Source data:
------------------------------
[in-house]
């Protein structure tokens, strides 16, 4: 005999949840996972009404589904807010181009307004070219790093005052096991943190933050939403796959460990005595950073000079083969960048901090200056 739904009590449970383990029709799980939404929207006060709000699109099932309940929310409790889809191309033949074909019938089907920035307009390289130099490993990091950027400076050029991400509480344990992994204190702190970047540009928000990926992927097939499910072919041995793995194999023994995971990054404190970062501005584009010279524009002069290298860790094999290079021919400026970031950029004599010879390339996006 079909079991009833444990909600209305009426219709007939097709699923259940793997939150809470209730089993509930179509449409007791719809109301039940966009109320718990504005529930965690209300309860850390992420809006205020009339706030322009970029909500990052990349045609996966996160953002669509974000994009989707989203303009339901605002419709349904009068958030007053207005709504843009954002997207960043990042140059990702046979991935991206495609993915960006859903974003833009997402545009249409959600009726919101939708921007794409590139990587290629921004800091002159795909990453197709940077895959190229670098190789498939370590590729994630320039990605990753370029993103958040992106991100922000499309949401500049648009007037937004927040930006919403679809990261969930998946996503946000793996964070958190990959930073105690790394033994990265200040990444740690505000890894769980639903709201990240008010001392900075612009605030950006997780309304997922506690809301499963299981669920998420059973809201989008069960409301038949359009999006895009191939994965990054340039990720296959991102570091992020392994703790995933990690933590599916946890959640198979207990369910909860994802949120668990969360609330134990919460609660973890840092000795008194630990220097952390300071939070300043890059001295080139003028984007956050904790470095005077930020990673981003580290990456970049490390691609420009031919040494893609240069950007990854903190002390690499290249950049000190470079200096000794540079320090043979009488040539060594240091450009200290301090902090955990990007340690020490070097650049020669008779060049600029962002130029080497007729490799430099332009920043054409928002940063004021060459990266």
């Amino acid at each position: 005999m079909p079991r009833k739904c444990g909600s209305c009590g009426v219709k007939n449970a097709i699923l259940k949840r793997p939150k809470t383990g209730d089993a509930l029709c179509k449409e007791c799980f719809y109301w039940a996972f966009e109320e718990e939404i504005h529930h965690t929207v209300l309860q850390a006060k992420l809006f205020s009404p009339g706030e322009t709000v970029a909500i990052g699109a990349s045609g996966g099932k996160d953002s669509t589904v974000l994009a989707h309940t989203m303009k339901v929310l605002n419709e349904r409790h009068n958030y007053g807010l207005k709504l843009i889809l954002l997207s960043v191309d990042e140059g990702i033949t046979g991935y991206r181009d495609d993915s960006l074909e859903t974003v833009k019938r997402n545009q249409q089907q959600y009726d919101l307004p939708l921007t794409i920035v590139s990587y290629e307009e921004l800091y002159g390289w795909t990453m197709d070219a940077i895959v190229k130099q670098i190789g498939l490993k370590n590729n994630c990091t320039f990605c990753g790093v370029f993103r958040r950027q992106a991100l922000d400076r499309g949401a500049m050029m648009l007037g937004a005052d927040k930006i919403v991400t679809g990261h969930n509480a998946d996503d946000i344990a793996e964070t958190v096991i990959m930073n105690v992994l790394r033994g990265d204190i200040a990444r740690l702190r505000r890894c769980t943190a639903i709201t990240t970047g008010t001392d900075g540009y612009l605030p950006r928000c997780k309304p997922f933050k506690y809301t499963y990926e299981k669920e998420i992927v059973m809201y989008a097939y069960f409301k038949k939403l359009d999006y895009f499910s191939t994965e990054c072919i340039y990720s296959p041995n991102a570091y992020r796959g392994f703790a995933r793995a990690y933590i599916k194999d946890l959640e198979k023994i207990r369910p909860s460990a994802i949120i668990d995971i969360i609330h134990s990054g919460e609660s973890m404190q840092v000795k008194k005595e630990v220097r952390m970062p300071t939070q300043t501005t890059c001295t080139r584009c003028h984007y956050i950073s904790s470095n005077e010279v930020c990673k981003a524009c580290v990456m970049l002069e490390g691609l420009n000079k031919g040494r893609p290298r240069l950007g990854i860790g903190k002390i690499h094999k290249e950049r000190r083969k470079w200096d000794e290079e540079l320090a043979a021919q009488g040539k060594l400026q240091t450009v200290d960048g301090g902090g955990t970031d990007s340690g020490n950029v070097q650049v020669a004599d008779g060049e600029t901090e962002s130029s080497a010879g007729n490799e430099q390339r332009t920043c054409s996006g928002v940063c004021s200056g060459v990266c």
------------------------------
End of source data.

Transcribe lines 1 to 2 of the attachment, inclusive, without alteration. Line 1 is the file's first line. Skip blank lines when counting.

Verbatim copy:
[in-house]
């Protein structure tokens, strides 16, 4: 005999949840996972009404589904807010181009307004070219790093005052096991943190933050939403796959460990005595950073000079083969960048901090200056 739904009590449970383990029709799980939404929207006060709000699109099932309940929310409790889809191309033949074909019938089907920035307009390289130099490993990091950027400076050029991400509480344990992994204190702190970047540009928000990926992927097939499910072919041995793995194999023994995971990054404190970062501005584009010279524009002069290298860790094999290079021919400026970031950029004599010879390339996006 079909079991009833444990909600209305009426219709007939097709699923259940793997939150809470209730089993509930179509449409007791719809109301039940966009109320718990504005529930965690209300309860850390992420809006205020009339706030322009970029909500990052990349045609996966996160953002669509974000994009989707989203303009339901605002419709349904009068958030007053207005709504843009954002997207960043990042140059990702046979991935991206495609993915960006859903974003833009997402545009249409959600009726919101939708921007794409590139990587290629921004800091002159795909990453197709940077895959190229670098190789498939370590590729994630320039990605990753370029993103958040992106991100922000499309949401500049648009007037937004927040930006919403679809990261969930998946996503946000793996964070958190990959930073105690790394033994990265200040990444740690505000890894769980639903709201990240008010001392900075612009605030950006997780309304997922506690809301499963299981669920998420059973809201989008069960409301038949359009999006895009191939994965990054340039990720296959991102570091992020392994703790995933990690933590599916946890959640198979207990369910909860994802949120668990969360609330134990919460609660973890840092000795008194630990220097952390300071939070300043890059001295080139003028984007956050904790470095005077930020990673981003580290990456970049490390691609420009031919040494893609240069950007990854903190002390690499290249950049000190470079200096000794540079320090043979009488040539060594240091450009200290301090902090955990990007340690020490070097650049020669008779060049600029962002130029080497007729490799430099332009920043054409928002940063004021060459990266």